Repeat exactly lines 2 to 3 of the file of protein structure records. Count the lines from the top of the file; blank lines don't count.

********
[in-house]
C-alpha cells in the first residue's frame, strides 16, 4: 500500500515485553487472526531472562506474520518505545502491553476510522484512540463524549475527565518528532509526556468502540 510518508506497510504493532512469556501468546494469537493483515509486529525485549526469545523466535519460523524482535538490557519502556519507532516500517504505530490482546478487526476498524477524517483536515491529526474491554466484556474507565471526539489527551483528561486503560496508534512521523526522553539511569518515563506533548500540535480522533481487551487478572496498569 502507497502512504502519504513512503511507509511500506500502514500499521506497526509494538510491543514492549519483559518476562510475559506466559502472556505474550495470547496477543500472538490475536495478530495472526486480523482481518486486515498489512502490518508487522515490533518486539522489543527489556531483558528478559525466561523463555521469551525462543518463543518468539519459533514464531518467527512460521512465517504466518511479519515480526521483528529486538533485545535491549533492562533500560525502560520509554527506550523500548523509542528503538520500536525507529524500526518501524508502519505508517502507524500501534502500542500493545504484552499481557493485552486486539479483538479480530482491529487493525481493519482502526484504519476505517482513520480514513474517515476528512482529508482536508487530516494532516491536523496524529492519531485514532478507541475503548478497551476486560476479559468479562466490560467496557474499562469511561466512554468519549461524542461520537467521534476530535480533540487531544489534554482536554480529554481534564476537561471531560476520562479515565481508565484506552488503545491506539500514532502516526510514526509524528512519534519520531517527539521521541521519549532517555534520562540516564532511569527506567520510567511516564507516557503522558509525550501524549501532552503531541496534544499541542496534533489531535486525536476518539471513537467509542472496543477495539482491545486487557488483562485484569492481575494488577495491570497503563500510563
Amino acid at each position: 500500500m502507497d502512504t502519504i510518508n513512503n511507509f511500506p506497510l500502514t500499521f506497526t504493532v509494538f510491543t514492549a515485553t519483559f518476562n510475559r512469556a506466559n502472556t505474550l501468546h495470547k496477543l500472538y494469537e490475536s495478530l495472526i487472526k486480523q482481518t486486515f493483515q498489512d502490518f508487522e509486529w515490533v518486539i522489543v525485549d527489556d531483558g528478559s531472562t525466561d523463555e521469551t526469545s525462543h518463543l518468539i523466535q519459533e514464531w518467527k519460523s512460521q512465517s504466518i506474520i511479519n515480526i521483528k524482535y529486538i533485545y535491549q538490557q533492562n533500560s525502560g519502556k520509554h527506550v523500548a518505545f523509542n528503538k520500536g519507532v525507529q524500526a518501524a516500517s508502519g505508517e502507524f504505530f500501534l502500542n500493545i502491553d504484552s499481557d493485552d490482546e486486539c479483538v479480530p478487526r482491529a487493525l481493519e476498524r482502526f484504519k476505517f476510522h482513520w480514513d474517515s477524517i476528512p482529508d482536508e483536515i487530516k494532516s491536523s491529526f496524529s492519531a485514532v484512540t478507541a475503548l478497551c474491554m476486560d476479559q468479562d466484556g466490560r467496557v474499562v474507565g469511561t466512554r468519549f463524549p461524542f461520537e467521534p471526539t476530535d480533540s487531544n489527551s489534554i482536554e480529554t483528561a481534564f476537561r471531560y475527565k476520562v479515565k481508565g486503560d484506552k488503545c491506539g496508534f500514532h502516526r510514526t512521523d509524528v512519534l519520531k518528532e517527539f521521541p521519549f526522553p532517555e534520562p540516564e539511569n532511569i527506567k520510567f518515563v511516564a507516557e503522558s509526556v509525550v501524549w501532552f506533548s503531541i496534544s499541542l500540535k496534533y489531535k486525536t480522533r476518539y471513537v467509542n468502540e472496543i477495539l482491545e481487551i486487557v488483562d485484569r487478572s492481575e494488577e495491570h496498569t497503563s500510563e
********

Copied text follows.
C-alpha cells in the first residue's frame, strides 16, 4: 500500500515485553487472526531472562506474520518505545502491553476510522484512540463524549475527565518528532509526556468502540 510518508506497510504493532512469556501468546494469537493483515509486529525485549526469545523466535519460523524482535538490557519502556519507532516500517504505530490482546478487526476498524477524517483536515491529526474491554466484556474507565471526539489527551483528561486503560496508534512521523526522553539511569518515563506533548500540535480522533481487551487478572496498569 502507497502512504502519504513512503511507509511500506500502514500499521506497526509494538510491543514492549519483559518476562510475559506466559502472556505474550495470547496477543500472538490475536495478530495472526486480523482481518486486515498489512502490518508487522515490533518486539522489543527489556531483558528478559525466561523463555521469551525462543518463543518468539519459533514464531518467527512460521512465517504466518511479519515480526521483528529486538533485545535491549533492562533500560525502560520509554527506550523500548523509542528503538520500536525507529524500526518501524508502519505508517502507524500501534502500542500493545504484552499481557493485552486486539479483538479480530482491529487493525481493519482502526484504519476505517482513520480514513474517515476528512482529508482536508487530516494532516491536523496524529492519531485514532478507541475503548478497551476486560476479559468479562466490560467496557474499562469511561466512554468519549461524542461520537467521534476530535480533540487531544489534554482536554480529554481534564476537561471531560476520562479515565481508565484506552488503545491506539500514532502516526510514526509524528512519534519520531517527539521521541521519549532517555534520562540516564532511569527506567520510567511516564507516557503522558509525550501524549501532552503531541496534544499541542496534533489531535486525536476518539471513537467509542472496543477495539482491545486487557488483562485484569492481575494488577495491570497503563500510563
Amino acid at each position: 500500500m502507497d502512504t502519504i510518508n513512503n511507509f511500506p506497510l500502514t500499521f506497526t504493532v509494538f510491543t514492549a515485553t519483559f518476562n510475559r512469556a506466559n502472556t505474550l501468546h495470547k496477543l500472538y494469537e490475536s495478530l495472526i487472526k486480523q482481518t486486515f493483515q498489512d502490518f508487522e509486529w515490533v518486539i522489543v525485549d527489556d531483558g528478559s531472562t525466561d523463555e521469551t526469545s525462543h518463543l518468539i523466535q519459533e514464531w518467527k519460523s512460521q512465517s504466518i506474520i511479519n515480526i521483528k524482535y529486538i533485545y535491549q538490557q533492562n533500560s525502560g519502556k520509554h527506550v523500548a518505545f523509542n528503538k520500536g519507532v525507529q524500526a518501524a516500517s508502519g505508517e502507524f504505530f500501534l502500542n500493545i502491553d504484552s499481557d493485552d490482546e486486539c479483538v479480530p478487526r482491529a487493525l481493519e476498524r482502526f484504519k476505517f476510522h482513520w480514513d474517515s477524517i476528512p482529508d482536508e483536515i487530516k494532516s491536523s491529526f496524529s492519531a485514532v484512540t478507541a475503548l478497551c474491554m476486560d476479559q468479562d466484556g466490560r467496557v474499562v474507565g469511561t466512554r468519549f463524549p461524542f461520537e467521534p471526539t476530535d480533540s487531544n489527551s489534554i482536554e480529554t483528561a481534564f476537561r471531560y475527565k476520562v479515565k481508565g486503560d484506552k488503545c491506539g496508534f500514532h502516526r510514526t512521523d509524528v512519534l519520531k518528532e517527539f521521541p521519549f526522553p532517555e534520562p540516564e539511569n532511569i527506567k520510567f518515563v511516564a507516557e503522558s509526556v509525550v501524549w501532552f506533548s503531541i496534544s499541542l500540535k496534533y489531535k486525536t480522533r476518539y471513537v467509542n468502540e472496543i477495539l482491545e481487551i486487557v488483562d485484569r487478572s492481575e494488577e495491570h496498569t497503563s500510563e